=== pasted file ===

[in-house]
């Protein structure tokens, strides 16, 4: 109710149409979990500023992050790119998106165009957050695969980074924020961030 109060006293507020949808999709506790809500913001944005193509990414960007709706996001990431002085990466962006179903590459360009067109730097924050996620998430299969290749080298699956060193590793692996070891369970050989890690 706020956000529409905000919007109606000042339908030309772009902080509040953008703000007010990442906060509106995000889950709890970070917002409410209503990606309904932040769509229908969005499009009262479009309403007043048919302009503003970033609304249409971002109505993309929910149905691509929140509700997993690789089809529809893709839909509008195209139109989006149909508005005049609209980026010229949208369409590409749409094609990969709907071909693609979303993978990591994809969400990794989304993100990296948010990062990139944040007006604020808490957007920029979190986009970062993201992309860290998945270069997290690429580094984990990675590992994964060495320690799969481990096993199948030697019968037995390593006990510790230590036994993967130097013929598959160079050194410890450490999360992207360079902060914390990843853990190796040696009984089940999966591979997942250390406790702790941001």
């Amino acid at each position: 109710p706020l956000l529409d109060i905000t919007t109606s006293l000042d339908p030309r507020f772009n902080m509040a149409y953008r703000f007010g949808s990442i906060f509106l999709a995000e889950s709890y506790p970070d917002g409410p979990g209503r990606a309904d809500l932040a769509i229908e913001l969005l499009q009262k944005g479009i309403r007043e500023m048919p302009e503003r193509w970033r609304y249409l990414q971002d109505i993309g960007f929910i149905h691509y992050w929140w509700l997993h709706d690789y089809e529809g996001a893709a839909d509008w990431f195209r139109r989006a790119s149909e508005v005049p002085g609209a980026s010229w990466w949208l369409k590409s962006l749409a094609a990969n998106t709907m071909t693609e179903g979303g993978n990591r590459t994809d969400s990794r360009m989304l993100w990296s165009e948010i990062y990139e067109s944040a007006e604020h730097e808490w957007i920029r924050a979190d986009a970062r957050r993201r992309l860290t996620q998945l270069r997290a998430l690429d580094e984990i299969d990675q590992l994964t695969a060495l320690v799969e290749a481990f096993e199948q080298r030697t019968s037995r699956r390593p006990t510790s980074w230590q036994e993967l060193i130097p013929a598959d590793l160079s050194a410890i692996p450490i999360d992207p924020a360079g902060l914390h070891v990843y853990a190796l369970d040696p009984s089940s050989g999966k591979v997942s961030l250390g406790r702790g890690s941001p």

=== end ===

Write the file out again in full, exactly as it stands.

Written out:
[in-house]
């Protein structure tokens, strides 16, 4: 109710149409979990500023992050790119998106165009957050695969980074924020961030 109060006293507020949808999709506790809500913001944005193509990414960007709706996001990431002085990466962006179903590459360009067109730097924050996620998430299969290749080298699956060193590793692996070891369970050989890690 706020956000529409905000919007109606000042339908030309772009902080509040953008703000007010990442906060509106995000889950709890970070917002409410209503990606309904932040769509229908969005499009009262479009309403007043048919302009503003970033609304249409971002109505993309929910149905691509929140509700997993690789089809529809893709839909509008195209139109989006149909508005005049609209980026010229949208369409590409749409094609990969709907071909693609979303993978990591994809969400990794989304993100990296948010990062990139944040007006604020808490957007920029979190986009970062993201992309860290998945270069997290690429580094984990990675590992994964060495320690799969481990096993199948030697019968037995390593006990510790230590036994993967130097013929598959160079050194410890450490999360992207360079902060914390990843853990190796040696009984089940999966591979997942250390406790702790941001």
């Amino acid at each position: 109710p706020l956000l529409d109060i905000t919007t109606s006293l000042d339908p030309r507020f772009n902080m509040a149409y953008r703000f007010g949808s990442i906060f509106l999709a995000e889950s709890y506790p970070d917002g409410p979990g209503r990606a309904d809500l932040a769509i229908e913001l969005l499009q009262k944005g479009i309403r007043e500023m048919p302009e503003r193509w970033r609304y249409l990414q971002d109505i993309g960007f929910i149905h691509y992050w929140w509700l997993h709706d690789y089809e529809g996001a893709a839909d509008w990431f195209r139109r989006a790119s149909e508005v005049p002085g609209a980026s010229w990466w949208l369409k590409s962006l749409a094609a990969n998106t709907m071909t693609e179903g979303g993978n990591r590459t994809d969400s990794r360009m989304l993100w990296s165009e948010i990062y990139e067109s944040a007006e604020h730097e808490w957007i920029r924050a979190d986009a970062r957050r993201r992309l860290t996620q998945l270069r997290a998430l690429d580094e984990i299969d990675q590992l994964t695969a060495l320690v799969e290749a481990f096993e199948q080298r030697t019968s037995r699956r390593p006990t510790s980074w230590q036994e993967l060193i130097p013929a598959d590793l160079s050194a410890i692996p450490i999360d992207p924020a360079g902060l914390h070891v990843y853990a190796l369970d040696p009984s089940s050989g999966k591979v997942s961030l250390g406790r702790g890690s941001p």